President Biden signed an Executive Order on “Reducing Gun Violence and Making Communities Safer” this week and delivered prepared remarks to those gathered in Monterrey Park, California, to witness the event. The Order itself promises the American people more “reports” and “plans” that largely repeat what the laws already on the books allow or require. His public remarks added nothing new to the “reduce gun violence” debate, even as he reiterated a favorite gun-control lie to the American people.
In other words, the much-heralded event was more of the same – plans, reports, and lies.
First, the Big Lie.
A major component of this administration’s narrative to “reduce gun violence” has been to shift blame from failures by prosecutors to enforce gun laws already on the books, to businesses that lawfully sell firearms and to the firearms industry more broadly. To market this blame-shifting, Biden and the previous Democrat administration of which he was a part, routinely claim that the “gun industry” is immune from being sued.
Yesterday, for example, Biden declared that the “gun industry” is “the only outfit you can’t sue these days.” This is a flat out lie, but, as with other falsehoods by government officials, the more it is repeated the more likely it is to be believed by the American public and to serve as the basis for more gun control measures.
In fact, the 2005 “Protection of Lawful Commerce in Arms Act,’’ does not shield firearms businesses from being sued for the negligent manufacture of a firearm, nor does it immunize them from being held legally liable if they sell or transfer a gun knowing or having reason to believe it will be used unlawfully. This is the same standard that applies, and that should apply, to all products that can be abused or that are produced negligently and cause harm.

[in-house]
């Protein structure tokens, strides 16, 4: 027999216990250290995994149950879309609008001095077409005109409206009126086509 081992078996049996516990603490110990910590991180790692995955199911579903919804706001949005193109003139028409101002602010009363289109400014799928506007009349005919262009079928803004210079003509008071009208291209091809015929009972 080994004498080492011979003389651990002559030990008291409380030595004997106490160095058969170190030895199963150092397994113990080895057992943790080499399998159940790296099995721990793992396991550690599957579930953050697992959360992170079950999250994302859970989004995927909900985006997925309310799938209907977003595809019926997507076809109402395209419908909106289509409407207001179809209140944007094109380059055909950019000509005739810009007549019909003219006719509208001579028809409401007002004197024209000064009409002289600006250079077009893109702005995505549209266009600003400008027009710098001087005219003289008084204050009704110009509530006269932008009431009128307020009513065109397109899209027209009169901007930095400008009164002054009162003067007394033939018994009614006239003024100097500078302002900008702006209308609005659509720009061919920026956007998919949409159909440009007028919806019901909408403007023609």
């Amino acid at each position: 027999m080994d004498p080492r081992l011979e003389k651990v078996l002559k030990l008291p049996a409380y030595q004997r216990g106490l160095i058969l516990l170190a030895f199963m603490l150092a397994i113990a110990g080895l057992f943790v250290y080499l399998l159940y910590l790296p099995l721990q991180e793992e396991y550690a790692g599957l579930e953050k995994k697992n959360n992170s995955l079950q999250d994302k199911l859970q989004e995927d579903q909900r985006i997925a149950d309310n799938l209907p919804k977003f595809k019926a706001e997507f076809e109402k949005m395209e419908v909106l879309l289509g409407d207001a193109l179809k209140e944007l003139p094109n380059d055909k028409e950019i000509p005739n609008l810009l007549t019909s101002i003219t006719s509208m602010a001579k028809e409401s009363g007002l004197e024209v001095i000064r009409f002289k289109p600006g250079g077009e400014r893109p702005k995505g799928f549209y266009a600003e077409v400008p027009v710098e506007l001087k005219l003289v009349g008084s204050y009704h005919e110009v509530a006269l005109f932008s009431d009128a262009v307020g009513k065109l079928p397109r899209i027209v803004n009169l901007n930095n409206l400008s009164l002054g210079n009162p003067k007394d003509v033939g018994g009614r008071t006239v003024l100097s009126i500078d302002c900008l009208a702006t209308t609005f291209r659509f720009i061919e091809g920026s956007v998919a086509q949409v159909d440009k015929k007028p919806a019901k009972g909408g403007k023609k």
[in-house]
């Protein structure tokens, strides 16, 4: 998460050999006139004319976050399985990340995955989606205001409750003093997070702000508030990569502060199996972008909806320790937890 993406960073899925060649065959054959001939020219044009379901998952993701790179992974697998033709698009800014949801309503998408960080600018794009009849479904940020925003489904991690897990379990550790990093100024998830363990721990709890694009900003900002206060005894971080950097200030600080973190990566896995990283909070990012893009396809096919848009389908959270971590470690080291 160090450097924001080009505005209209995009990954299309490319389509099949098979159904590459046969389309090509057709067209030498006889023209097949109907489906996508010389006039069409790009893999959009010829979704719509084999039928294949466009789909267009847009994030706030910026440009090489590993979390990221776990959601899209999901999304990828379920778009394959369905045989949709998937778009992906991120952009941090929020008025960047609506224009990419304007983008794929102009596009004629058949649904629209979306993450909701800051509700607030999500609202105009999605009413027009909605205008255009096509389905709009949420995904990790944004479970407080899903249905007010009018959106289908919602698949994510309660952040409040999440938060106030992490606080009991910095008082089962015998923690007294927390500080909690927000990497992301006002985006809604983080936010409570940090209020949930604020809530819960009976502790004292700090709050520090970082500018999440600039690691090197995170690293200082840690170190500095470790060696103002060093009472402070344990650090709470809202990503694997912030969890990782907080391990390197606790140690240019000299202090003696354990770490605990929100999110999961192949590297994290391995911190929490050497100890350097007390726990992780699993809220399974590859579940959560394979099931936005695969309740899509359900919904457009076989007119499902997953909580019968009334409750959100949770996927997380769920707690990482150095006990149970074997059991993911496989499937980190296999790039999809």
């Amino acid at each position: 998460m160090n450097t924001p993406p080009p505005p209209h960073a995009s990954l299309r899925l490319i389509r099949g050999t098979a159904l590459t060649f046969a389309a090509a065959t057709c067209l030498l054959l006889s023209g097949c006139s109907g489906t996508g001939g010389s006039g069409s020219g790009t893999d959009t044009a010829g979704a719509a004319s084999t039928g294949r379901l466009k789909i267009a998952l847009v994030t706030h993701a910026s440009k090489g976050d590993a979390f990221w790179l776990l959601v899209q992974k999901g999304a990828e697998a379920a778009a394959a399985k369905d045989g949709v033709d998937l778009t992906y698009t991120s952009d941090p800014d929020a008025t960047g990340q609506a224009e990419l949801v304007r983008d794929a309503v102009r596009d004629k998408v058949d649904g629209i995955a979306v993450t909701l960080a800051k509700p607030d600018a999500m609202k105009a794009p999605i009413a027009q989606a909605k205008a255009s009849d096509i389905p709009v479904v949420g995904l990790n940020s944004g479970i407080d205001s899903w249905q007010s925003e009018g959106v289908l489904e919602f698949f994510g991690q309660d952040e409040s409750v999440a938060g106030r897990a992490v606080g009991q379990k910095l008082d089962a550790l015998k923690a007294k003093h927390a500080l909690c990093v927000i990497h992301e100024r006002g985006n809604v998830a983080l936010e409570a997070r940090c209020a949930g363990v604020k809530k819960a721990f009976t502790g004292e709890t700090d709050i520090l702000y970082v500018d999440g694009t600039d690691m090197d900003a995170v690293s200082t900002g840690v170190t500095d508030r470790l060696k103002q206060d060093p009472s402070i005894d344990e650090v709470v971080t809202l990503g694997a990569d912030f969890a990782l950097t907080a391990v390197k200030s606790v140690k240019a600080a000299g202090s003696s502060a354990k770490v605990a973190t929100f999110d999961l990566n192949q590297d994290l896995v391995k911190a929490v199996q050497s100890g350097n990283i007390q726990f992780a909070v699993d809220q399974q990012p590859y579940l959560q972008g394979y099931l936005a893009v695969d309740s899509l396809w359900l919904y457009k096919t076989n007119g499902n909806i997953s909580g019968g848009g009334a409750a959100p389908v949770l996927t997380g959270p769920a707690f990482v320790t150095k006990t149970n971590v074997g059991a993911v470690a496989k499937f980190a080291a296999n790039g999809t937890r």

The plain language of the law routinely is cast aside by gun control advocates, including this president, in favor of demonizing the firearms industry and turning Americans against it.
Far easier is it to blame the thousands of licensed and heavily regulated federal firearms dealers, than to do the heavy lifting of investigating, charging, and consistently prosecuting violators of laws already on the books. Easier also is it to revoke licenses of federal firearms licensees for minor paperwork errors, which the administration has been doing to great fanfare over the past year; and which it promises to continue pursuant to this latest executive order.
The actual text of Biden’s latest “gun violence” executive action follows a laughable and self-serving “list” of “21 Executive Actions to Reduce Gun Violence” published last July. This month’s contribution is a monotonous rehash of laws and executive branch powers already available, and a call for the Congress to “do more,” gussied up as something new and bold.
In addition to the demonization of lawful “firearms dealers” as somehow responsible for the acts of deranged murderers such as Huu Can Tran, who shot and killed 11 innocent victims at a dance hall in Monterey Park on January 21st, Biden just for good measure blasted “MAGA Republican[s]” and congressional Republicans more generally.
Biden’s order calls on the Attorney General and heads of other departments and agencies variously to prepare “plans,” “proposals,” “principles,” and “reports” on various matters already codified in laws currently available to the administration.
Notwithstanding the executive order’s promises to direct federal agencies to do what they already can do, there is real danger to law-abiding citizens and firearms businesses lurking in Biden’s written and spoken words.
Constantly attacking lawful firearms dealers (the number of which has dropped significantly since 1992) will raise the costs of compliance with federal laws and regulations, will likely push more sales into the non-regulated market, and will needlessly increase tensions between ATF and the industry.
Even more troubling is the clear threat that the administration is considering regulation of firearms industry advertising, a course of action raising not only Second Amendment concerns but First Amendment issues as well.
During his remarks in Monterey Park, Biden referred to the fantasy-comedy film “Everything Everywhere All at Once” (which just won the Oscar for best picture). This pointless gesture actually captures the fantasy-comical, yet serious, nature of what this president is doing to the firearms industry and to the Second Amendment.
Bob Barr represented Georgia’s Seventh District in the U.S. House of Representatives from 1995 to 2003. He served as the United States Attorney in Atlanta from 1986 to 1990 and was an official with the CIA in the 1970s. He now practices law in Atlanta, Georgia and serves as head of Liberty Guard.